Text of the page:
I felt as if Twitter gave me family, friends, colleagues and a robust library of information all at once. Mostly it did. But something else was happening to me. I was becoming reliant on Twitter for everything. And, being a pretty good procrastinator, that everything was wonderfully distracting enough for me to get lazy. Really lazy. Like not change out of my comfies and sit on Twitter (and gMail) for the entire day and get nothing else done. I slipped from using Twitter to my professional and personal advantage (and giving back as much as possible to keep up my relationships) to Twitter being my crutch.

When I let the potatoes on the stove boil until the water was gone and become charcoaled because I lost track of time to my Twitter addiction last week, I realized I crossed that line.

So...I have put some rules in place for myself now. I can't open Tweetdeck. At all. This service is just too good at pushing me all the information I need to continue in the addiction flow that keeps me from being productive or having a real life. If I'm around people, I don't open Tweetie (on my iPhone) at all. I focus on who I'm with and if who I'm with checks their tweets, I mention it and I don't use it as an excuse to check mine (the spiral of anti-social). I can check the web version of Twitter 2x per day...and the exception is if I post a question and need to have a bit of a conversation. When that conversation is over, I need to exit. I know I've been told to obsessively follow my @'s, my searches (Whuffie, wuffie, tara hunt, whuffaoke, etc.), but I don't anymore. This may have me falling behind in places, but I lived for years before it existed and I still have Google Alerts.

It's only been 4 days and I don't feel any real withdrawal yet. I've been super productive. Finally got focused on a presentation I've been avoiding for a month. In 3 days, I created something I am proud of...without the assistance of tweeps. I went back to reading blogs and news and books and articles and googled stuff and feel my brain engaging again. I finished one book and have moved onto another that I'm excited about. I've written 3 blog posts (in 4 days). I feel calmer because I'm not absorbing the anger that is being shot back and forth between 'sides' of the healthcare debate. I spent more time with my dog, letting him chase squirrels for longer in the park. I cooked healthy meals for my son. I've been putting together that overdue outline for my book.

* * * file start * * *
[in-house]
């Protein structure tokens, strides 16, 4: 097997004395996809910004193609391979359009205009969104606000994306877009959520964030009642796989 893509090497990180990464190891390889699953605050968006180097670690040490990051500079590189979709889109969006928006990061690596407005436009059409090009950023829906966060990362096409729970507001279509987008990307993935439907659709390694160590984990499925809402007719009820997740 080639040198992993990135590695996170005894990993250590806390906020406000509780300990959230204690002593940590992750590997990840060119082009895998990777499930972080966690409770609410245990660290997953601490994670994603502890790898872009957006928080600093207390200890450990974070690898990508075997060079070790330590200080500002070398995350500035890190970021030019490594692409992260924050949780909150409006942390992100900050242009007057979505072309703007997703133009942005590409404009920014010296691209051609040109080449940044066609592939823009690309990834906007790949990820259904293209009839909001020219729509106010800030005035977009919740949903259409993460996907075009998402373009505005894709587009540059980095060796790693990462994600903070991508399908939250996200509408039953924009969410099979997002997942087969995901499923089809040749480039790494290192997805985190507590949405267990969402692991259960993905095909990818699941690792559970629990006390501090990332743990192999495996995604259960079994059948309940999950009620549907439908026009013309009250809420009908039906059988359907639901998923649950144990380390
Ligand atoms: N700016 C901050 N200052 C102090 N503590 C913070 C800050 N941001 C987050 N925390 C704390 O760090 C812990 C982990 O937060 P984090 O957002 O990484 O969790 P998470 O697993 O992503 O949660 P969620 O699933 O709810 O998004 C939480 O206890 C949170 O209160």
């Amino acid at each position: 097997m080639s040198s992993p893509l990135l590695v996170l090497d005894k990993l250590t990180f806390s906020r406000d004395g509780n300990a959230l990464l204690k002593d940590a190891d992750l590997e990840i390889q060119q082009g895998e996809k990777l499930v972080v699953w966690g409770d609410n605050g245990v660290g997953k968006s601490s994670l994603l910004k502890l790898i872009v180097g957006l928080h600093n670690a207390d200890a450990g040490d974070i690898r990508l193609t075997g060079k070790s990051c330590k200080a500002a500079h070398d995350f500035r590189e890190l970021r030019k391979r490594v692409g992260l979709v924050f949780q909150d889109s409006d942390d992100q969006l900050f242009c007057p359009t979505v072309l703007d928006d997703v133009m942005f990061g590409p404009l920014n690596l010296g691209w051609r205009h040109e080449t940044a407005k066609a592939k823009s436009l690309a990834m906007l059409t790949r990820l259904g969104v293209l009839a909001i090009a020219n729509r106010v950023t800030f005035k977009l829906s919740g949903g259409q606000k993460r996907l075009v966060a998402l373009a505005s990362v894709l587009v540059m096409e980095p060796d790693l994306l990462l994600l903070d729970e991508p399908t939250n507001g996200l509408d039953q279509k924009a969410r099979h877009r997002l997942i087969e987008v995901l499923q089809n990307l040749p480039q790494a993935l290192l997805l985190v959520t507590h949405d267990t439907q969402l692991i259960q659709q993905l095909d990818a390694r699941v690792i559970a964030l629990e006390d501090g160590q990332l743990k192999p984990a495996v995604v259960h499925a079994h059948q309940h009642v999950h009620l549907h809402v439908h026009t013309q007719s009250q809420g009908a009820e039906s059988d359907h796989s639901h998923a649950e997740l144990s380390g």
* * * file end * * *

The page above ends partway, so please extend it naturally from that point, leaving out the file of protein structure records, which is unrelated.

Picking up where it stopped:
This is only the beginning. It's not the fault of Twitter, either. It's a tool. A great tool. An amazing, game-changing platform for connection and conversation. But it's not a substitute for all the other stuff I was letting it be a substitute for. I'll be taking French lessons, going on actual dates, working out on a regular schedule, working on cool new Montreal community projects, designing a conference, creating a series of deeper presentations, writing another book, meeting new people, hanging with my friends, spending time with my son (as much as he'll allow, of course), taking my dog for more walks, reading a book a week, getting current with the news, going to movies, attending art exhibits, talking to old friends on the phone, writing short stories, meditating, keeping my house clean, traveling and all the other things I've been missing while letting myself fall into the allure of the ongoing Twitter party.

Oh...and Twitter isn't the only thing I let distract me. gMail is also bad for me. I'm also limiting my access to that. Wish me luck. It won't be easy.